When it’s Cold Outside, SWOT Analysis Will Keep Business Warm
Tis the season for planning the future of your business. Along with many other marketing professionals, you are evaluating what worked this year, identifying opportunities for next year, and drafting a new action plan. Understanding where you stand in the current marketplace is essential to bolster additional ideas. A SWOT analysis is a handy tool that any business can add to its self-assessment and forecasting toolbox.
What Is a SWOT Analysis
SWOT stands for strengths, weaknesses, opportunities, and threats. It is an assessment of how your company fares in each of these categories. The analysis allows you to clearly understand what advantages and disadvantages your business has and what can be done to seize chances to improve your company's position in the marketplace. This exercise will add a high-level dimension to your internal evaluation and metrics.
To get started, you, your firm’s principals, and professional staff must first commit to conducting a SWOT analysis with an honest, unbiased, and critical look at the different elements and how they are represented within your firm. The team needs to work through the SWOT exercise if everyone is game.
A standard SWOT diagram looks like this:
Take the time to thoroughly work through each quadrant and consider the following:
- Strengths: Strengths are those factors or characteristics that give your company an advantage. They're usually represented in those things you do well. Any processes, procedures, or services you can deliver better than your competitors are also strengths. For example, your company may have considerable strengths in service quality, management experience, customer loyalty, or brand familiarity.
From an inbound marketing perspective, how do your efforts size up? What campaigns seem to be resonating with your target audiences or client personas? Identify the channels that seem to get the most engagement. Jot down the reason/s why these channels seem to be outperforming other channels.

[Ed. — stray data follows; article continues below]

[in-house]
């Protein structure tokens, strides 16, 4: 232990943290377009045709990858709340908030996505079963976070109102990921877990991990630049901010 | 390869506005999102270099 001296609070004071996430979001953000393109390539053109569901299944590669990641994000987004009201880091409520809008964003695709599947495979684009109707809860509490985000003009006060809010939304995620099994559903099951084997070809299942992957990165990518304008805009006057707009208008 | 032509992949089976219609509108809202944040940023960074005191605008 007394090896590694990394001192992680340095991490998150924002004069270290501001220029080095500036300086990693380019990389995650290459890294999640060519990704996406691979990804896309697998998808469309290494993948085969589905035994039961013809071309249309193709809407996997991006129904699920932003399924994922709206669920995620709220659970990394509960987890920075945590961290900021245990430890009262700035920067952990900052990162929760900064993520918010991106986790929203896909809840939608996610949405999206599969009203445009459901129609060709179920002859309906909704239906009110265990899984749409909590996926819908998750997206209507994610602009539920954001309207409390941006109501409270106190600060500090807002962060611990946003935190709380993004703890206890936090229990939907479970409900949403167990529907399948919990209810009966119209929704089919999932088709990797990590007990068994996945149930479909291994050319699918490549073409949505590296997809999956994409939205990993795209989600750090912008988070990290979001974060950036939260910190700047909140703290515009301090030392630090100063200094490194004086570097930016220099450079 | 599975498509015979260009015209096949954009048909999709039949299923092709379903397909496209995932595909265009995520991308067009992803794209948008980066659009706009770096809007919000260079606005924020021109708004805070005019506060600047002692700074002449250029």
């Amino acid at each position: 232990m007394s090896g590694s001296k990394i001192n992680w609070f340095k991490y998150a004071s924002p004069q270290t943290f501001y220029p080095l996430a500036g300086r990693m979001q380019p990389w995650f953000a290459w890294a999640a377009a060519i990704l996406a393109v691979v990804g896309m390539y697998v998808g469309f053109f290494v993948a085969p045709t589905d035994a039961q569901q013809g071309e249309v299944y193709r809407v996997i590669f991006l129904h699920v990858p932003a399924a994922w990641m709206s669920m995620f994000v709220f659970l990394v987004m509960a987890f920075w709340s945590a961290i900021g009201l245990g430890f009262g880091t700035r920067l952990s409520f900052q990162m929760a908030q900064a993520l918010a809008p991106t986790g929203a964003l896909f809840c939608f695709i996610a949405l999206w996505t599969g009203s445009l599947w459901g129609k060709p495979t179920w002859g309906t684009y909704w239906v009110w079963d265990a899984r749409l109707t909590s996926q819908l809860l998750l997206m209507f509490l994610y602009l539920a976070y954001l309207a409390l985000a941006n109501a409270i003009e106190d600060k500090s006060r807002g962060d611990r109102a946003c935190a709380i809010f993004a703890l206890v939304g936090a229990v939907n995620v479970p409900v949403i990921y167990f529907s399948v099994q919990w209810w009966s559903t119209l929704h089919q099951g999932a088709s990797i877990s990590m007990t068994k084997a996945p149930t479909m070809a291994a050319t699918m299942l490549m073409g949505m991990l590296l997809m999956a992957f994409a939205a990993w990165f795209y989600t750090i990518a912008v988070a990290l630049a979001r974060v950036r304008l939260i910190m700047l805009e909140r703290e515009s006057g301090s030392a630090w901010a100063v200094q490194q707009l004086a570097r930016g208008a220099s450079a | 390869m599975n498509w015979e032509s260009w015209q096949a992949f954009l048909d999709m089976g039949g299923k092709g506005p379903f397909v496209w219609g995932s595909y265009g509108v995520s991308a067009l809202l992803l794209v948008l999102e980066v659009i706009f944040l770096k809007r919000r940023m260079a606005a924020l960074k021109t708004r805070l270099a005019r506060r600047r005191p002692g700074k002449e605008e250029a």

- Weaknesses: At the opposite end of the spectrum, weaknesses represent those things you don't do well, categories where you're lacking, or areas where your competitors perform better than you do. Your competitors' strengths may be your weaknesses, or your competitors may have the upper hand in areas where you are also vital.
Also, take a critical look at your inbound marketing efforts. Where are you weak? Do you lack the resources to perform activities effectively? If you have adequate resources, how can you apply what seems to be working to the areas that are not? Evaluate your ability to reach prospects at each phase in the inbound marketing funnel. You may lack what it takes to move a prospect to the close phase. Lacking in any one phase should also be identified as a weakness.
- Opportunities: Opportunities represent those areas where you can capture new business, move into a different geographical area, improve your services, or otherwise make the best of positive situations surrounding you.
Also, consider that with every inbound marketing weakness, there is an opportunity to do better next year. In addition, look for new and exciting methods like paid social distribution, Adwords campaigns, and additional premium content to amplify engagement.
- Threats: Threats can manifest in many forms, including new competitors, changing market conditions, regulatory limitations, loss of consumer interest in your products and services, internal financial problems, or increased strength of your longtime competitors. Some potential threats to your inbound marketing include an industry competitor copying your methods and developing similar resources with greater ranking results.
Once you and your team agree upon the final SWOT analysis, you will be poised to generate an action plan. To dive further into this subject, please read Do You Need a SWOT to Start Marketing Planning? These resources will help you develop your inbound marketing plan for the following year.
Contact Colosi Marketing today for more information on conducting a SWOT analysis for your business and for help identifying the strengths, weaknesses, opportunities and threats that face your company in today's marketplace.